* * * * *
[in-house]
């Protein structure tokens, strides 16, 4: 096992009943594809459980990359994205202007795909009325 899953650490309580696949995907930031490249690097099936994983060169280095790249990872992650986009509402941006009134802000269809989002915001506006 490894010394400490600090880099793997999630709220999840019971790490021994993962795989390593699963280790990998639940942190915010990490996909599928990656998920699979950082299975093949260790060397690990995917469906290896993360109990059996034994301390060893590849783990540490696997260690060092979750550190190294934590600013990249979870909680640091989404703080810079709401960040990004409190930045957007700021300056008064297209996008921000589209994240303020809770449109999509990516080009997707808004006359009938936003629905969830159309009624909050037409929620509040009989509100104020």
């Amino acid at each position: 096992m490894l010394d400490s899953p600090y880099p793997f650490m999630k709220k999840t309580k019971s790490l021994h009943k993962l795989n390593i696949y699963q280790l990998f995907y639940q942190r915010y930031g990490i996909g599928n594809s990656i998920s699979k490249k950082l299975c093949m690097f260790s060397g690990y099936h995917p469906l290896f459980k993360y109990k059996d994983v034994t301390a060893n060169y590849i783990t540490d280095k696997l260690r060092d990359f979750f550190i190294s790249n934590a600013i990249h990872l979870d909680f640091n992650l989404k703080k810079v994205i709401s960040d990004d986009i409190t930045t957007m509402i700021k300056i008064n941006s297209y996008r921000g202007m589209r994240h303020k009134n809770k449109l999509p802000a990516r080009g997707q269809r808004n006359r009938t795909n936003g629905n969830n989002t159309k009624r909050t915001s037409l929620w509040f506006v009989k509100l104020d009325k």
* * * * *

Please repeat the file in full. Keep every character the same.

[in-house]
């Protein structure tokens, strides 16, 4: 096992009943594809459980990359994205202007795909009325 899953650490309580696949995907930031490249690097099936994983060169280095790249990872992650986009509402941006009134802000269809989002915001506006 490894010394400490600090880099793997999630709220999840019971790490021994993962795989390593699963280790990998639940942190915010990490996909599928990656998920699979950082299975093949260790060397690990995917469906290896993360109990059996034994301390060893590849783990540490696997260690060092979750550190190294934590600013990249979870909680640091989404703080810079709401960040990004409190930045957007700021300056008064297209996008921000589209994240303020809770449109999509990516080009997707808004006359009938936003629905969830159309009624909050037409929620509040009989509100104020």
């Amino acid at each position: 096992m490894l010394d400490s899953p600090y880099p793997f650490m999630k709220k999840t309580k019971s790490l021994h009943k993962l795989n390593i696949y699963q280790l990998f995907y639940q942190r915010y930031g990490i996909g599928n594809s990656i998920s699979k490249k950082l299975c093949m690097f260790s060397g690990y099936h995917p469906l290896f459980k993360y109990k059996d994983v034994t301390a060893n060169y590849i783990t540490d280095k696997l260690r060092d990359f979750f550190i190294s790249n934590a600013i990249h990872l979870d909680f640091n992650l989404k703080k810079v994205i709401s960040d990004d986009i409190t930045t957007m509402i700021k300056i008064n941006s297209y996008r921000g202007m589209r994240h303020k009134n809770k449109l999509p802000a990516r080009g997707q269809r808004n006359r009938t795909n936003g629905n969830n989002t159309k009624r909050t915001s037409l929620w509040f506006v009989k509100l104020d009325k």